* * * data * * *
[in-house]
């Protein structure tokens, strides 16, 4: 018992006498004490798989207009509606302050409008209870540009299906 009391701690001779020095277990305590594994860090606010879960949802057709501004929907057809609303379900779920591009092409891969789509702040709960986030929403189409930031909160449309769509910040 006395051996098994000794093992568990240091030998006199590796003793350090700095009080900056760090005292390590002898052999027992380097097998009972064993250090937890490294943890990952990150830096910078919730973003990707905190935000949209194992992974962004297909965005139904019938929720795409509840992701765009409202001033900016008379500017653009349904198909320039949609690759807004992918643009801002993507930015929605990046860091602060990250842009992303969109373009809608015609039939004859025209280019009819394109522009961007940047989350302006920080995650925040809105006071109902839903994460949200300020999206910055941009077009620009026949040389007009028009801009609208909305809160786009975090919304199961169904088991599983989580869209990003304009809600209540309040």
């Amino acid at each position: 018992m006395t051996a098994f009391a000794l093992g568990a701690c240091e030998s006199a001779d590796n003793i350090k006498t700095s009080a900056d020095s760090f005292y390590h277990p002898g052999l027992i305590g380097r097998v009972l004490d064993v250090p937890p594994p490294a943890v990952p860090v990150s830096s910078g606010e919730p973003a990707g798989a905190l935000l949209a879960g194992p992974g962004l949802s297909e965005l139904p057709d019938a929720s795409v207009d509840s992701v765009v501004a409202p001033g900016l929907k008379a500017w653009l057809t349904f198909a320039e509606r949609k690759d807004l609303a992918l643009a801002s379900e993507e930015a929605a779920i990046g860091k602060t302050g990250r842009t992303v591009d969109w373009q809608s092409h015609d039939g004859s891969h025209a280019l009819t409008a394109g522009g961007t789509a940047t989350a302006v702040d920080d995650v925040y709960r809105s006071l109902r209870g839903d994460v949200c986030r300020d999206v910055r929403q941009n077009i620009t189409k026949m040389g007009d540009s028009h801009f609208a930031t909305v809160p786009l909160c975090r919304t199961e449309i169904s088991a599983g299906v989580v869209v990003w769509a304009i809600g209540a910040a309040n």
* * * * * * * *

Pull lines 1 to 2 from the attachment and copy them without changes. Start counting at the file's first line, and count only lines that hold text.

[in-house]
């Protein structure tokens, strides 16, 4: 018992006498004490798989207009509606302050409008209870540009299906 009391701690001779020095277990305590594994860090606010879960949802057709501004929907057809609303379900779920591009092409891969789509702040709960986030929403189409930031909160449309769509910040 006395051996098994000794093992568990240091030998006199590796003793350090700095009080900056760090005292390590002898052999027992380097097998009972064993250090937890490294943890990952990150830096910078919730973003990707905190935000949209194992992974962004297909965005139904019938929720795409509840992701765009409202001033900016008379500017653009349904198909320039949609690759807004992918643009801002993507930015929605990046860091602060990250842009992303969109373009809608015609039939004859025209280019009819394109522009961007940047989350302006920080995650925040809105006071109902839903994460949200300020999206910055941009077009620009026949040389007009028009801009609208909305809160786009975090919304199961169904088991599983989580869209990003304009809600209540309040």